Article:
It is said that Japanese pronunciation is easy for native English speakers, but I think that this can make them complacent. Whilst a lot of sounds in Japanese also exist in English, there are still lots of differences between these sounds. This means that there are still quite a few difficult words to say in Japanese.
After reading this SoraNews24 article on the hardest Japanese words to pronounce, I had a think about the Japanese words that I find difficult with. My list is as follows:
暖かい あたたかい/ atatakai = warm
笑われた わらわれた/ warawareta = was laughed at
現れる あらわれる/ arawareru = to appear
恋愛 れんあい/ ren’ai = love, romance
範囲 はんい/ han’i = extent, scope
全員 ぜんいん/ zen’in = all members
婚約 こんにゃく/ kon’nyaku = engagement
雰囲気 ふんいき/ fun’iki = mood, ambience
遠慮 えんりょ/ en’ryo = hestitation, restraint
旅行 りょこう/ ryokou = travel
料理 りょうり/ ryouri = cooking, cuisine
This was actually a useful exercise for
I then came across the following video by JapanesePod101 which brought up a lot of similar sounding words to my list.
I’m assuming a lot of these words are trickier for those that only speak English. However, I think 暖かい -> 暖かくなかった would be on most people’s lists – I can never remember if I have said enough た’s!
That word aside, I can pretty much
Words which mix w- and r- sounds:
- 笑われた わらわれた was laughed at
- 現れる あらわれる to appear
As a child, I always used to struggle with differentiating w- and r- sounds in English; for instance, I remember pronouncing “rainbow” as “wainbow” by accident quite a lot! This is quite common with young children and you usually grow out of it.
For some reason when it comes to Japanese I get tongue tied when I have to quickly switch between w- and r- sounds!
Words that have ‘n’ as a consonant in the middle
- 恋愛 れんあい love
- 範囲 はんい extent, scope
- 全員 ぜんいん all members
- 婚約 こんやく engagement
- 雰囲気 ふんいき mood, ambience
‘N’ often sounds like its English counterpart, but depending on its position within words it can sound more like a ‘m’ or a ‘ng’.
This difference in sound reflects how the Japanese ‘n’ is more nasalised following certain sounds.
In addition, the other thing that I find difficult is not blending the sounds together when ‘n’ is followed by a vowel. For example, ‘renai’ should be pronounced so that the sounds ‘ren’ and ‘ai’ are separate – unfortunately it often comes out as ‘ren nai’ or ‘re nai’.
Words which have lots of r sounds, especially include ‘rya’/ ‘ryu’/ ‘ryo’
- 旅行 りょこう travel
- 料理 りょうり cooking
My pronunciation of the Japanese R has improved with some practice, but I struggle a lot with the ’rya’ and ‘ryo’ sounds in particular.
Words with ‘n’ followed by ‘r’
- 遠慮 えんりょ reserve, constraint
Further examples – 心理 しんり/ state of mind, 管理 かんり/ management, control
The word 遠慮 combines two of my biggest pronunciation difficulties! Fortunately, Dogen explains how to pronounce this particular sound combination in this clip from his excellent pronunciation course.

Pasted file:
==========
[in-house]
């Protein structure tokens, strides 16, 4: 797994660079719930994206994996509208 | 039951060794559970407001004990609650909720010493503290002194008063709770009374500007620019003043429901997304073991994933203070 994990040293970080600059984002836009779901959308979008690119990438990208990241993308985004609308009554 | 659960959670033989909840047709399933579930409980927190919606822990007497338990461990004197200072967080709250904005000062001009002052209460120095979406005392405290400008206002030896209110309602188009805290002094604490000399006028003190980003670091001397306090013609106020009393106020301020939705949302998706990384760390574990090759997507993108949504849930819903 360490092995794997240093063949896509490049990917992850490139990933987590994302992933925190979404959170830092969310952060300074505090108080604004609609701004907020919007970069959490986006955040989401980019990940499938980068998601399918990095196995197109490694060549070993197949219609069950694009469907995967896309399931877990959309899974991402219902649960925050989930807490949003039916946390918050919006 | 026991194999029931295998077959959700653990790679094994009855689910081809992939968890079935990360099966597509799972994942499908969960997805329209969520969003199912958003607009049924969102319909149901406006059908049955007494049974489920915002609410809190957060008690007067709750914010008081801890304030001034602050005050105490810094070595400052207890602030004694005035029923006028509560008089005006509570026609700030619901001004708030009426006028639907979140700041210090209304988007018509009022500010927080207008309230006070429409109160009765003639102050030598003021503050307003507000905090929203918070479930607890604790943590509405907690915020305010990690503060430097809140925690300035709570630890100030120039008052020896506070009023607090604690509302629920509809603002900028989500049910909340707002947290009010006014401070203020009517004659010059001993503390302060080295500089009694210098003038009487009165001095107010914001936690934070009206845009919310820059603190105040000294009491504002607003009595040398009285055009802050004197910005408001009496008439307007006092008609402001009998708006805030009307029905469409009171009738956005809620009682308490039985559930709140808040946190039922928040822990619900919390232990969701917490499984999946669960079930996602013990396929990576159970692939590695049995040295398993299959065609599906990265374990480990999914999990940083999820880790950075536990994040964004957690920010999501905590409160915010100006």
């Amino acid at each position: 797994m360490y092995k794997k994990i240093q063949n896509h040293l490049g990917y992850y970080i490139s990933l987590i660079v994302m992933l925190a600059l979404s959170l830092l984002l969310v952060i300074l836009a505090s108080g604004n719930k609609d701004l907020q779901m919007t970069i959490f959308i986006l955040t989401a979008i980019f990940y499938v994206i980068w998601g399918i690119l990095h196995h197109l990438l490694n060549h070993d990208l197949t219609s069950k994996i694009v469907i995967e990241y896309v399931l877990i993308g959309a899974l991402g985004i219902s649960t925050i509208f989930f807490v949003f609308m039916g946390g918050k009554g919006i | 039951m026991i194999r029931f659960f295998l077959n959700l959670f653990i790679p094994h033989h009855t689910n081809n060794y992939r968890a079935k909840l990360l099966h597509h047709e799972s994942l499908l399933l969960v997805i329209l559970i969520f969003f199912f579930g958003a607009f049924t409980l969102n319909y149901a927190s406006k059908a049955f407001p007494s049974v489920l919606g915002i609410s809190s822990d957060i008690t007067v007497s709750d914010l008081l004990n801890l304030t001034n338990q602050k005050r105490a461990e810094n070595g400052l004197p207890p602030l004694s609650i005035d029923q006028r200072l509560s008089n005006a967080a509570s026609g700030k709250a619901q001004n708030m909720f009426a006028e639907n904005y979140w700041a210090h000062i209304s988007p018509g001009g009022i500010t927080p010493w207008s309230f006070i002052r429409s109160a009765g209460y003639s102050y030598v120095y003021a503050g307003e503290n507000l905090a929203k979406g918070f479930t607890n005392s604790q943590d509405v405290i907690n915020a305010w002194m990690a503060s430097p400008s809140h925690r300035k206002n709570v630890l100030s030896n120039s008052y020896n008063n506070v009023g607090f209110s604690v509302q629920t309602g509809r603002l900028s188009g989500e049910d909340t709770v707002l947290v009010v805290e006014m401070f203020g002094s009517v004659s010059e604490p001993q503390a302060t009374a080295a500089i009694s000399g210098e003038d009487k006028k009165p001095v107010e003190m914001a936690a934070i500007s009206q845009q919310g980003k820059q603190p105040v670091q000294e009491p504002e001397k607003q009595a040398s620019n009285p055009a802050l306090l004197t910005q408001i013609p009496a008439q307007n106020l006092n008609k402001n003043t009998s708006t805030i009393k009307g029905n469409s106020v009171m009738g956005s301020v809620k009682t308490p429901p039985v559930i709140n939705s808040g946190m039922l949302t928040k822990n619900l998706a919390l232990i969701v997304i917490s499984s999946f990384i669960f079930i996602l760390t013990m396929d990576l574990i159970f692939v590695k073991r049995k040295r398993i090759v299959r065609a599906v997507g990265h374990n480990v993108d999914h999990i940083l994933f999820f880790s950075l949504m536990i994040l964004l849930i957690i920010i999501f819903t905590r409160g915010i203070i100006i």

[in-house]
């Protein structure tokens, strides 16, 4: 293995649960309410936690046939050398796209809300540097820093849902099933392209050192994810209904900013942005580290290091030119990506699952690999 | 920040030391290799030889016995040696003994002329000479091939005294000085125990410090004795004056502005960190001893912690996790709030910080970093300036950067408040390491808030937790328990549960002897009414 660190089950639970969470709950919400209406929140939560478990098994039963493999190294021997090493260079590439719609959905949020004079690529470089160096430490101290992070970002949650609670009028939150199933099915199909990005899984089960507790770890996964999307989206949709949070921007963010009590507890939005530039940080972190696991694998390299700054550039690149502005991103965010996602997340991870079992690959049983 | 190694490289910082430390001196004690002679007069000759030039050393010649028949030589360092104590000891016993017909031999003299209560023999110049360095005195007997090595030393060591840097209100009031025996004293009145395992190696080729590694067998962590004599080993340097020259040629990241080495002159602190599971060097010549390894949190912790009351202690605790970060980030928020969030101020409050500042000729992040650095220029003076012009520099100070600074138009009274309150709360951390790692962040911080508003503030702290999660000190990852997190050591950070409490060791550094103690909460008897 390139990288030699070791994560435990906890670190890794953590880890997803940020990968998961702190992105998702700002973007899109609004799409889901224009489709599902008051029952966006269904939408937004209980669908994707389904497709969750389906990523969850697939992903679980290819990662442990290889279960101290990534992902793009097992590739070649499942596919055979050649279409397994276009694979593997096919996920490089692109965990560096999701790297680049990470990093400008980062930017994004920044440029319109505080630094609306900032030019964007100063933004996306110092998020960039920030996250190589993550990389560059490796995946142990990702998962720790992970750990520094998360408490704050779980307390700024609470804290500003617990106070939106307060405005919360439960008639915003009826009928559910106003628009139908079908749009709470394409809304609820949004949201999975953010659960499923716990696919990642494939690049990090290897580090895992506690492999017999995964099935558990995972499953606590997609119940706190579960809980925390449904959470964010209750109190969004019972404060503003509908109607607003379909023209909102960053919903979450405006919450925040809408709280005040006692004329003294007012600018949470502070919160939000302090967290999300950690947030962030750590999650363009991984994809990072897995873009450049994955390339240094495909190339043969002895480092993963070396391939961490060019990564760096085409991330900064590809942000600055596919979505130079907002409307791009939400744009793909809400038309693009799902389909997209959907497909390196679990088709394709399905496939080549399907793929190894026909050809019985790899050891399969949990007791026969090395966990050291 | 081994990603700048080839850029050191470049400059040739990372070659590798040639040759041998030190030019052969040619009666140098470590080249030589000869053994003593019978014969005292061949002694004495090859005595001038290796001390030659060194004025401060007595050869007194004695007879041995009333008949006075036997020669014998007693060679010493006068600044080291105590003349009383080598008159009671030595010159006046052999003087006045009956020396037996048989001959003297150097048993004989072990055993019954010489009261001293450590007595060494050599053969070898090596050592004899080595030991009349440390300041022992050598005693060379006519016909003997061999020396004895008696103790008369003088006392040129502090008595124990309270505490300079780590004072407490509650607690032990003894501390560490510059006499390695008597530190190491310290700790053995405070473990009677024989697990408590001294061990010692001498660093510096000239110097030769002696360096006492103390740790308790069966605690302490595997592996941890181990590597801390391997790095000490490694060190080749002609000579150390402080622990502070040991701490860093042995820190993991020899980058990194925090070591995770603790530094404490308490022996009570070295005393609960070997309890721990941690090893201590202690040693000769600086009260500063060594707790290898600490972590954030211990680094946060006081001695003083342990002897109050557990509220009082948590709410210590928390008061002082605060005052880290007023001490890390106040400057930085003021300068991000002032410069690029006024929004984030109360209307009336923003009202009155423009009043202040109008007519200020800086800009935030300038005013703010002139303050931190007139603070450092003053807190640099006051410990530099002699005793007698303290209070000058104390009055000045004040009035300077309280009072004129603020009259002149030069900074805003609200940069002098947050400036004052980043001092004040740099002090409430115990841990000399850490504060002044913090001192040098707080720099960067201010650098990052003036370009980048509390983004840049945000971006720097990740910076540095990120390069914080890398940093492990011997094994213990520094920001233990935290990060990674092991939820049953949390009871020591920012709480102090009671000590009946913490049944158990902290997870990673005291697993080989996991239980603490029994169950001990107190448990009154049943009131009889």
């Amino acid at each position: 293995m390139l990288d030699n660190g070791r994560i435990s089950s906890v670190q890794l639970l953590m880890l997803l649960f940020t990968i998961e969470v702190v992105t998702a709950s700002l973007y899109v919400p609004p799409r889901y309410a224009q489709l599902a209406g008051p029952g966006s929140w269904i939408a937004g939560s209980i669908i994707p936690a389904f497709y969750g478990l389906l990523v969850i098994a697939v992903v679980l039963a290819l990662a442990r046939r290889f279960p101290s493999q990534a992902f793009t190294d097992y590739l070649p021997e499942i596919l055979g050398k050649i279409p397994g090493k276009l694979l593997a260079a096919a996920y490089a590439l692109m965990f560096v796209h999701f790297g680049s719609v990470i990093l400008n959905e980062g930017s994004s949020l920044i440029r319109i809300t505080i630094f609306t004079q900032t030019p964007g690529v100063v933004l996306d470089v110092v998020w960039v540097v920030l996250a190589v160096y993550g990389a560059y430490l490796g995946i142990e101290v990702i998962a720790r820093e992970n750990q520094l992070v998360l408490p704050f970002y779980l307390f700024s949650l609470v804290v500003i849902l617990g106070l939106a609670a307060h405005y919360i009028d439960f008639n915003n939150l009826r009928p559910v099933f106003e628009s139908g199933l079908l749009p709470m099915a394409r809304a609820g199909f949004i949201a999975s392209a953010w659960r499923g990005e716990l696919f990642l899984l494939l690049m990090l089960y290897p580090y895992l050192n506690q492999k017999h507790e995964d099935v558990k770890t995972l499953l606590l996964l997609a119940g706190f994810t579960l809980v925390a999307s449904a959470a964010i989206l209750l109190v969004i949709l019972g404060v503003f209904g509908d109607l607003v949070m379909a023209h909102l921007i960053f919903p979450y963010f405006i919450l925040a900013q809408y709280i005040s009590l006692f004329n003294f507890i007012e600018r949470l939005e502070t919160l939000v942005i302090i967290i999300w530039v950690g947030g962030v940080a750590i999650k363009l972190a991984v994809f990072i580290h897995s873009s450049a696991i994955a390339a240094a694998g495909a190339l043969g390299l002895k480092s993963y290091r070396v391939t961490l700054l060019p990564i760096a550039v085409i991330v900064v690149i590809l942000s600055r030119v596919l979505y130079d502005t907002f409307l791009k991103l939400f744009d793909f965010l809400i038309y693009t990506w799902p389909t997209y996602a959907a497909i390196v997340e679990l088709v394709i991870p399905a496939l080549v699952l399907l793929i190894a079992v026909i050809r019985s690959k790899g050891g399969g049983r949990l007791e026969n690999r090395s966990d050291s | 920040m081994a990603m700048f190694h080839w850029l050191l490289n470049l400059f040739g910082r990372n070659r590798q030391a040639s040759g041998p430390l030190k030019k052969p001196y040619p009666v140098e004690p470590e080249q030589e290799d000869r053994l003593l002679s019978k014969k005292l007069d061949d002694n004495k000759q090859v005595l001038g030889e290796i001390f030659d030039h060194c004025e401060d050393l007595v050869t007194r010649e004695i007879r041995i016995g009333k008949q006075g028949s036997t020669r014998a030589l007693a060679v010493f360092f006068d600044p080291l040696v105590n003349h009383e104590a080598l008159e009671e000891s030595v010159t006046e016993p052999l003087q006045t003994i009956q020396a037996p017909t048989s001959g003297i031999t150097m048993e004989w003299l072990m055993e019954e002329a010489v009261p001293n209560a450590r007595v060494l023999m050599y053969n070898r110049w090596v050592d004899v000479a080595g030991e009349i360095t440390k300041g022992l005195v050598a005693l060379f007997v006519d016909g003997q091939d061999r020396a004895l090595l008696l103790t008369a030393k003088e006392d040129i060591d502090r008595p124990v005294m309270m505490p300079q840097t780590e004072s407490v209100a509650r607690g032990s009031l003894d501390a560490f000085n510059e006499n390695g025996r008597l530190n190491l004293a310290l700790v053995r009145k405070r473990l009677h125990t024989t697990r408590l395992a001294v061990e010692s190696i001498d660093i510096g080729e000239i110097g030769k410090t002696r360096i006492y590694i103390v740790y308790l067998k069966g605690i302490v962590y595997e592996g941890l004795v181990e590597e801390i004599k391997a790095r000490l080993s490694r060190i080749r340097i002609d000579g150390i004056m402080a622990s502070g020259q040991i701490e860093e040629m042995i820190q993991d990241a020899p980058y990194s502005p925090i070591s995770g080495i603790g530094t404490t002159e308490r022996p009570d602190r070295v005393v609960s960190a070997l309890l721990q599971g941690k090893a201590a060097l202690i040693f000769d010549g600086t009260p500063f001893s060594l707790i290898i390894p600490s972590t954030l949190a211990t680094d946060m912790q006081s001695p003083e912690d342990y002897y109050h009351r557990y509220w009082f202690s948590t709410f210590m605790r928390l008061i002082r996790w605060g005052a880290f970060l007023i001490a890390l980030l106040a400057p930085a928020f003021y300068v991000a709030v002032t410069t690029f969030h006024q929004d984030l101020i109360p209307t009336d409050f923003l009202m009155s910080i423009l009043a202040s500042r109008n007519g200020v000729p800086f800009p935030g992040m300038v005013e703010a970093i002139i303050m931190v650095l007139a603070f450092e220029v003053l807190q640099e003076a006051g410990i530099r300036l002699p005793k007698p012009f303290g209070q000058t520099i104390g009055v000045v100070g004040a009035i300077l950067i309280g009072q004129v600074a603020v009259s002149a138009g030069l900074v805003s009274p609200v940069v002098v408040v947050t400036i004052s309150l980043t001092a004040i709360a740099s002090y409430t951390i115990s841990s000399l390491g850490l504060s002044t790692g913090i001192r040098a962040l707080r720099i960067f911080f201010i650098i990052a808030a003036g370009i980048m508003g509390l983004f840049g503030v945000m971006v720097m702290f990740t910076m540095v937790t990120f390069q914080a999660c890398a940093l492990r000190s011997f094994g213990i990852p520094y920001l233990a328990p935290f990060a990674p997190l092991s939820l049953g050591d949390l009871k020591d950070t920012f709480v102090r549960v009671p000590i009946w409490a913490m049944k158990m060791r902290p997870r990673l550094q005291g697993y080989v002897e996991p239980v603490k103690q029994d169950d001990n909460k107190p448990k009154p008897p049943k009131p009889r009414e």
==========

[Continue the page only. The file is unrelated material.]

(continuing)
Tips for tackling difficult Japanese words
As this is very much a work in progress for me, I am still looking at various methods to improve my pronunciation. There are a couple of things that I think are helping so far.
Train your ears and your mouth
Firstly, I’ve been reading about how I should be making the sounds in terms of mouth shape and tongue movement. When I listen to spoken Japanese now, I pay more attention to how the sounds are made, especially for difficult Japanese words.
I think that this ear training is an important first step in making your pronunciation more accurate. Dogen’s course mentioned above covers this in a lot of detail and is helping me a lot. I’ve also been dedicating some time to shadowing, which I am intending to write about in another post. I’ve been using Japanese tongue twisters as a
Record myself and listen back to it
One thing I might do more often is to record myself speaking – as embarassing as it feels to do this, it is much easier to pick up on your own mistakes this way.
I’ve been learning Japanese for a relatively long time and so these bad pronunciation habits are probably ingrained into how I speak. For this reason, I am not expecting quick results and intend to focus on developing a regular pronunciation practice routine in order to improve how I sound in Japanese.
Remember, just because you find certain words difficult now doesn’t mean that you will never be able to pronounce them more accurately!
I imagine that a lot of these words will be much easier for speakers of other languages. I often hear that Japanese pronunciation is easy for Spanish speakers.
Which words do you find difficult to pronounce? Do you think the languages you already speak help you with Japanese pronunciation? Let me know in the comments!